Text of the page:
Available international agreements and instruments along with work already undertaken at the national level in some countries reflect a wide consensus on the need for the incorporation of an ecosystem approach to fisheries (EAF). However, to make EAF operational, the principles underpinning this approach need to be translated first into policy goals and then into operational objectives that can be achieved by applying manage-ment measures. Without this translation, EAF will remain an important, but largely unachievable, concept.
From principles to policy goals. The principles underpinning EAF cover the full spectrum of economic, social and ecological considerations of sustainable development. Many of the characteristics of ecosystems, such as ecosystem health, integrity, resilience, energy flows and the like are relatively abstract concepts that are not fully understood. However, even with our current state of knowledge, higher-level policy goals can be set, such as conserving biodiversity, maintaining fishery habitats, protecting important food chain functioning and so on.
From policy goals to implementation. These higher-level policy goals then need to be broken down into more specific issues, each with its own operational objective that can be achieved by applying a management measure. These need to be at a practical operational level for stocks, habitat, by-catch, protected species, income and social aspirations of the fishers, for example. The chart below shows the step-wise process to be adopted to facilitate implementation (see Chapter 4 for more detail).
Indicators and performance measures for each operational objective provide a framework for monitoring, review and evaluation of the performance of management in achieving both the operational objective, and because of the linkages, the higher-level policy goals.
It is not possible to be prescriptive on these sub-issues because they will obviously vary among fisheries. However, it is important to consider all the economic, social and environmental aspects of fisheries so that an important issue or sub-issue is not overlooked.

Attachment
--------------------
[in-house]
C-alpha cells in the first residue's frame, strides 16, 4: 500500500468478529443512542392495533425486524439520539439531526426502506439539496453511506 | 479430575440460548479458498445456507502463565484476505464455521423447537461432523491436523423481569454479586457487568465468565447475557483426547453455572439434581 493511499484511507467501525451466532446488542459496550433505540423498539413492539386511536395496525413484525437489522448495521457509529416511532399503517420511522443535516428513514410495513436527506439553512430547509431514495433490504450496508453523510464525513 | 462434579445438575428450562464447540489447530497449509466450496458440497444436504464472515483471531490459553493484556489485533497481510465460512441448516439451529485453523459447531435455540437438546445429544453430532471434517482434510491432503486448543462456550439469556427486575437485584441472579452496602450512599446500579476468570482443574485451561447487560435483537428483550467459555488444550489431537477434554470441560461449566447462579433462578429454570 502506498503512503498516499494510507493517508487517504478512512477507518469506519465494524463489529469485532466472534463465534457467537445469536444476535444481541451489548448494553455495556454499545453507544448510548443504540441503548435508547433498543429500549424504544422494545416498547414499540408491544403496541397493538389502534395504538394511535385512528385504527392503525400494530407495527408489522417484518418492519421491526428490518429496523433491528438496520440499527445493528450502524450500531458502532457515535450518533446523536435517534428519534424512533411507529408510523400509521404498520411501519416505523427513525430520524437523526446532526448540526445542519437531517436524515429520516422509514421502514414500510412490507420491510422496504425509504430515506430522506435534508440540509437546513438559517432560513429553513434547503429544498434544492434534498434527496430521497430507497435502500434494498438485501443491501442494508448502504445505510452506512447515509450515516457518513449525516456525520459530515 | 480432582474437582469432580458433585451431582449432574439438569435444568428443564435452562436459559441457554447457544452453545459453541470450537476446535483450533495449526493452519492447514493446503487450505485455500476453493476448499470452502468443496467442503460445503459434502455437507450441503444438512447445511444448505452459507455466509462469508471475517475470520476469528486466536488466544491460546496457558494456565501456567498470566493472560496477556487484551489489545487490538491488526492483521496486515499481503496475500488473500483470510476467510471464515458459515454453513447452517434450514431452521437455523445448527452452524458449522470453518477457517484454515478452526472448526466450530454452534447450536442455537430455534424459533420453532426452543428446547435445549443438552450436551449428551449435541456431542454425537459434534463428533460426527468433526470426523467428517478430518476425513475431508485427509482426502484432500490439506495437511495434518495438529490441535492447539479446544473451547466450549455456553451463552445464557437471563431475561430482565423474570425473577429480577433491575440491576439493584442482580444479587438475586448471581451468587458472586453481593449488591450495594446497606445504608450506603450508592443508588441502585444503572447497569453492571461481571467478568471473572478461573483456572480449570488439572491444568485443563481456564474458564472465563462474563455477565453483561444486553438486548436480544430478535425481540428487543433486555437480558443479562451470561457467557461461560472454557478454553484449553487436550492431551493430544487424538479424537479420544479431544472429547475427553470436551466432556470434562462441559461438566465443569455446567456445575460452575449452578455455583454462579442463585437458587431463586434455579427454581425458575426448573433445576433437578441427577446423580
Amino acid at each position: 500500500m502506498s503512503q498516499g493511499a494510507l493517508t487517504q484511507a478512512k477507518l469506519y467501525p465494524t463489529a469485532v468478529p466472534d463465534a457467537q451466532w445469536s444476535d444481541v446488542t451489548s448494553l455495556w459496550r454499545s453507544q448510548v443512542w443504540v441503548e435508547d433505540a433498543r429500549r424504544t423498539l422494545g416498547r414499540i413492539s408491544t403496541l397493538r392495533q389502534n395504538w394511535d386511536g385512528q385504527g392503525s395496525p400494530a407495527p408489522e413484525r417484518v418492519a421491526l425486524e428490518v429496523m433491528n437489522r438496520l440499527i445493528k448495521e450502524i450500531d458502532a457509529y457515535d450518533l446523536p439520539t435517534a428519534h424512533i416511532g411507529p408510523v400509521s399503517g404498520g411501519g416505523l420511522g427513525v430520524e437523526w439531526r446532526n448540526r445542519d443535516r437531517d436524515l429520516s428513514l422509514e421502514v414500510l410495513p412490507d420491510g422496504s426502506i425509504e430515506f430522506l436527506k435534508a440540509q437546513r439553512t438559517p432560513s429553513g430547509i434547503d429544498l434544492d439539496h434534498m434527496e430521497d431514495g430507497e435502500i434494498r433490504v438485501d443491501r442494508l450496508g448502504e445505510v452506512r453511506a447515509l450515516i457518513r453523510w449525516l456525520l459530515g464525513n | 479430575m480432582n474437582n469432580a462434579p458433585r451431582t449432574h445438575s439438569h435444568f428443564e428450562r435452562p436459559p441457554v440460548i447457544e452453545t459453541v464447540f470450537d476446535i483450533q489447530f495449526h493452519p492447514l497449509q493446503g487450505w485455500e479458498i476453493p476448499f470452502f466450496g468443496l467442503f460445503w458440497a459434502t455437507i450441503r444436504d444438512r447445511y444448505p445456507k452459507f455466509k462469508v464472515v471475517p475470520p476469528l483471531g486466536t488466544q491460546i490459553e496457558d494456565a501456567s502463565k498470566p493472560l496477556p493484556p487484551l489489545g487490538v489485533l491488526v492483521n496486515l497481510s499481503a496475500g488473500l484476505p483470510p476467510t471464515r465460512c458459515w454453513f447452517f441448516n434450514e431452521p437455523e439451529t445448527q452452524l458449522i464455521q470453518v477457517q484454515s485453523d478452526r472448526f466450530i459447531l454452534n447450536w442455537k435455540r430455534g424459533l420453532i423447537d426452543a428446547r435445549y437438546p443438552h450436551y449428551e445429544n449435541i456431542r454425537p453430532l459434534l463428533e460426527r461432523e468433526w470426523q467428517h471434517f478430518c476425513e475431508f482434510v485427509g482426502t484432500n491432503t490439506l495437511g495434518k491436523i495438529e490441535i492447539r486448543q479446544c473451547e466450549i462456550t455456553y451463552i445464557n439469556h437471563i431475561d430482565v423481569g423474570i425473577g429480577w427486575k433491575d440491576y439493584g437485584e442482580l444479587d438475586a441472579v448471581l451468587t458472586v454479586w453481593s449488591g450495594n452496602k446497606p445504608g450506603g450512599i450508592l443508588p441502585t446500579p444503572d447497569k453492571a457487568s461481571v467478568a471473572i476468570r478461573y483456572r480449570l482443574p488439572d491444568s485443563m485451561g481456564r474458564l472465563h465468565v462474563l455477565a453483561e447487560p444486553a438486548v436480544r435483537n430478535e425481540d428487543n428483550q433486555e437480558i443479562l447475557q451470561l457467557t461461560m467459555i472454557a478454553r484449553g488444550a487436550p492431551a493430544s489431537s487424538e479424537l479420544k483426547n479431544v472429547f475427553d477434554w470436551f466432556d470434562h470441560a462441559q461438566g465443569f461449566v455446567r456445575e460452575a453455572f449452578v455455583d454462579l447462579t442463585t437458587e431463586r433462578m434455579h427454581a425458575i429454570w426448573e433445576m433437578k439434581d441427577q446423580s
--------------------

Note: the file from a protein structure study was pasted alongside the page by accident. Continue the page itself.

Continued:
Any advice or guidelines then need to take into consideration the differences between developed and developing countries or types of jurisdiction, the availability of handbooks and manuals as well as technical protocols (e.g. to develop indicators), training of scientists and managers, etc. The process elaborated in Chapter 4, if applied in the context of the relevant country or jurisdiction, will provide a method for implementing EAF.
In this section, the topics covered in the FM Guidelines are considered sequentially in terms of the limitations of current fisheries management practice (referred to hereafter as current management practice) and what would be required to fully implement EAF, noting that current management practice frequently falls short of TROM requirements and paradigms. As applied in the FM Guidelines, it is useful to categorize the different aspects of EAF into (i) the fisheries management process, (ii) the biological and environmental concepts and constraints, (iii) technological considerations, (iv) the social and economic dimensions, (v) institutional concepts and functions, (vi) time scales in the fisheries management process and (vii) the precautionary approach. Based on the increased emphasis of the importance of fish and fisheries to developing countries, a further category, (viii) special requirements of developing countries, has been added.
The main limitation of most current fisheries management is that it fails to effectively take into account the interactions that occur between fisheries and ecosystems and the fact that both are affected by natural long-term variability as well as non-fishery extractive and polluting activities.
The current fisheries management practice of planning, setting objectives, implementing strategies and measures to meet the objectives, as well as monitoring and assessing performance, if conducted to a satisfactory standard, will still provide a sound basis for implementing EAF. However, recognizing the broader economic and social interests of stakeholders under EAF, the setting of economic and social objectives will need a broader consideration of ecological values and constraints than is currently the case. This will require a broader stakeholder base, increased participation and improved linkages of fisheries management with coastal/ocean planning and integrated coastal zone management activities (see Chapter 4).
Marine capture fisheries affect the environment directly (e.g. removal of target and non-target species, habitat change) and indirectly (e.g. changing biological interactions). Similarly, changes in the environment (e.g. climate, agricultural practices and pollution) affect fisheries.